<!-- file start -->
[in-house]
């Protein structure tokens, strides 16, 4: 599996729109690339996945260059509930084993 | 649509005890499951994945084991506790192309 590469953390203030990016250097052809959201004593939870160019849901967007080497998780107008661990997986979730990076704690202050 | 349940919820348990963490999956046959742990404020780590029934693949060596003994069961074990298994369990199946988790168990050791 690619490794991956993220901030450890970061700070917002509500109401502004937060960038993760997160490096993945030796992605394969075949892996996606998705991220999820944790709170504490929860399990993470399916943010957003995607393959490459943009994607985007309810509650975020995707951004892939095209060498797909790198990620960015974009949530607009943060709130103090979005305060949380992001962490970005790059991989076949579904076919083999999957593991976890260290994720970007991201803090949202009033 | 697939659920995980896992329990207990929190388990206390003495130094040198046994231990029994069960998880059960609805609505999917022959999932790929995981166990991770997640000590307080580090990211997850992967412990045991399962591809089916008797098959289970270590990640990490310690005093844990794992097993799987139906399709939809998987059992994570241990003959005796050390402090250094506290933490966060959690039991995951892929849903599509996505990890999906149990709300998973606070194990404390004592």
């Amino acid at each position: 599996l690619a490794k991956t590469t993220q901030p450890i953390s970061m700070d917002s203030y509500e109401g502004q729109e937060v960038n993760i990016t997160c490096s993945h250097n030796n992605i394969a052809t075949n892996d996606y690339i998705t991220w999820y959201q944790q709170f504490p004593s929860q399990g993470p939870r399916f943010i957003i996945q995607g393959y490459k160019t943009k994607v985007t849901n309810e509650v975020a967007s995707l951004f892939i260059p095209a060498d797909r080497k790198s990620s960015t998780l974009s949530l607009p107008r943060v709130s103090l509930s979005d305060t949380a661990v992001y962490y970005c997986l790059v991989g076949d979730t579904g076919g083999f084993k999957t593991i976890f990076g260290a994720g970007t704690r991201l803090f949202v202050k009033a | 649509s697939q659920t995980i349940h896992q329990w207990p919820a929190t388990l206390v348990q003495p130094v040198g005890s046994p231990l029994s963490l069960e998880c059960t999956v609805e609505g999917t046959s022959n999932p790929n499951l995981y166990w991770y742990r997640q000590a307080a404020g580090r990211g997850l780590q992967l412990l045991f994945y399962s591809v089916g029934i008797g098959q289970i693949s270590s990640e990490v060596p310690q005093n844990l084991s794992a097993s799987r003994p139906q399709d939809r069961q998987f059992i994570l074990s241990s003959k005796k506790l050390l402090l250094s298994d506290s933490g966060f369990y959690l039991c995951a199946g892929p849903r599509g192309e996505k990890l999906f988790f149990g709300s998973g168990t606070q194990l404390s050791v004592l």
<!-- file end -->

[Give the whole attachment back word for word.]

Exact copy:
[in-house]
């Protein structure tokens, strides 16, 4: 599996729109690339996945260059509930084993 | 649509005890499951994945084991506790192309 590469953390203030990016250097052809959201004593939870160019849901967007080497998780107008661990997986979730990076704690202050 | 349940919820348990963490999956046959742990404020780590029934693949060596003994069961074990298994369990199946988790168990050791 690619490794991956993220901030450890970061700070917002509500109401502004937060960038993760997160490096993945030796992605394969075949892996996606998705991220999820944790709170504490929860399990993470399916943010957003995607393959490459943009994607985007309810509650975020995707951004892939095209060498797909790198990620960015974009949530607009943060709130103090979005305060949380992001962490970005790059991989076949579904076919083999999957593991976890260290994720970007991201803090949202009033 | 697939659920995980896992329990207990929190388990206390003495130094040198046994231990029994069960998880059960609805609505999917022959999932790929995981166990991770997640000590307080580090990211997850992967412990045991399962591809089916008797098959289970270590990640990490310690005093844990794992097993799987139906399709939809998987059992994570241990003959005796050390402090250094506290933490966060959690039991995951892929849903599509996505990890999906149990709300998973606070194990404390004592």
């Amino acid at each position: 599996l690619a490794k991956t590469t993220q901030p450890i953390s970061m700070d917002s203030y509500e109401g502004q729109e937060v960038n993760i990016t997160c490096s993945h250097n030796n992605i394969a052809t075949n892996d996606y690339i998705t991220w999820y959201q944790q709170f504490p004593s929860q399990g993470p939870r399916f943010i957003i996945q995607g393959y490459k160019t943009k994607v985007t849901n309810e509650v975020a967007s995707l951004f892939i260059p095209a060498d797909r080497k790198s990620s960015t998780l974009s949530l607009p107008r943060v709130s103090l509930s979005d305060t949380a661990v992001y962490y970005c997986l790059v991989g076949d979730t579904g076919g083999f084993k999957t593991i976890f990076g260290a994720g970007t704690r991201l803090f949202v202050k009033a | 649509s697939q659920t995980i349940h896992q329990w207990p919820a929190t388990l206390v348990q003495p130094v040198g005890s046994p231990l029994s963490l069960e998880c059960t999956v609805e609505g999917t046959s022959n999932p790929n499951l995981y166990w991770y742990r997640q000590a307080a404020g580090r990211g997850l780590q992967l412990l045991f994945y399962s591809v089916g029934i008797g098959q289970i693949s270590s990640e990490v060596p310690q005093n844990l084991s794992a097993s799987r003994p139906q399709d939809r069961q998987f059992i994570l074990s241990s003959k005796k506790l050390l402090l250094s298994d506290s933490g966060f369990y959690l039991c995951a199946g892929p849903r599509g192309e996505k990890l999906f988790f149990g709300s998973g168990t606070q194990l404390s050791v004592l």